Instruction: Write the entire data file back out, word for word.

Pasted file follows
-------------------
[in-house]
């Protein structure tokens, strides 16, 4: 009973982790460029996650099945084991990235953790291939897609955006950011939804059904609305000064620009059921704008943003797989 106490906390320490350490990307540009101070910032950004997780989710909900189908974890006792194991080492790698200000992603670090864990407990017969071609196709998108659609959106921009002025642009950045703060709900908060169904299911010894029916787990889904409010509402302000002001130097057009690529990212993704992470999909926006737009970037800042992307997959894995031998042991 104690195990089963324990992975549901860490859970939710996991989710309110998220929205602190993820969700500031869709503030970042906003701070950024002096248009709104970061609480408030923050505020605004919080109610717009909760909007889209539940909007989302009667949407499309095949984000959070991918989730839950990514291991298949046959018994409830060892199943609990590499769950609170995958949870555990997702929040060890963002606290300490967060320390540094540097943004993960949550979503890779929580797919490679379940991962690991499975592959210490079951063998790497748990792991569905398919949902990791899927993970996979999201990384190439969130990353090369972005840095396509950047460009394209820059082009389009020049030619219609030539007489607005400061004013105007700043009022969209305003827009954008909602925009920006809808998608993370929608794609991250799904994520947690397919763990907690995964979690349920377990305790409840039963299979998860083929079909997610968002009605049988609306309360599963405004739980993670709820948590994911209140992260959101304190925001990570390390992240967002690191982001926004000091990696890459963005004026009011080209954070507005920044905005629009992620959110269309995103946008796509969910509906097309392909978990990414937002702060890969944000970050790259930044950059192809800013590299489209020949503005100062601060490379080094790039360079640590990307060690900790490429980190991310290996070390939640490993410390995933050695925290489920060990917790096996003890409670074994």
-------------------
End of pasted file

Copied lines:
[in-house]
């Protein structure tokens, strides 16, 4: 009973982790460029996650099945084991990235953790291939897609955006950011939804059904609305000064620009059921704008943003797989 106490906390320490350490990307540009101070910032950004997780989710909900189908974890006792194991080492790698200000992603670090864990407990017969071609196709998108659609959106921009002025642009950045703060709900908060169904299911010894029916787990889904409010509402302000002001130097057009690529990212993704992470999909926006737009970037800042992307997959894995031998042991 104690195990089963324990992975549901860490859970939710996991989710309110998220929205602190993820969700500031869709503030970042906003701070950024002096248009709104970061609480408030923050505020605004919080109610717009909760909007889209539940909007989302009667949407499309095949984000959070991918989730839950990514291991298949046959018994409830060892199943609990590499769950609170995958949870555990997702929040060890963002606290300490967060320390540094540097943004993960949550979503890779929580797919490679379940991962690991499975592959210490079951063998790497748990792991569905398919949902990791899927993970996979999201990384190439969130990353090369972005840095396509950047460009394209820059082009389009020049030619219609030539007489607005400061004013105007700043009022969209305003827009954008909602925009920006809808998608993370929608794609991250799904994520947690397919763990907690995964979690349920377990305790409840039963299979998860083929079909997610968002009605049988609306309360599963405004739980993670709820948590994911209140992260959101304190925001990570390390992240967002690191982001926004000091990696890459963005004026009011080209954070507005920044905005629009992620959110269309995103946008796509969910509906097309392909978990990414937002702060890969944000970050790259930044950059192809800013590299489209020949503005100062601060490379080094790039360079640590990307060690900790490429980190991310290996070390939640490993410390995933050695925290489920060990917790096996003890409670074994």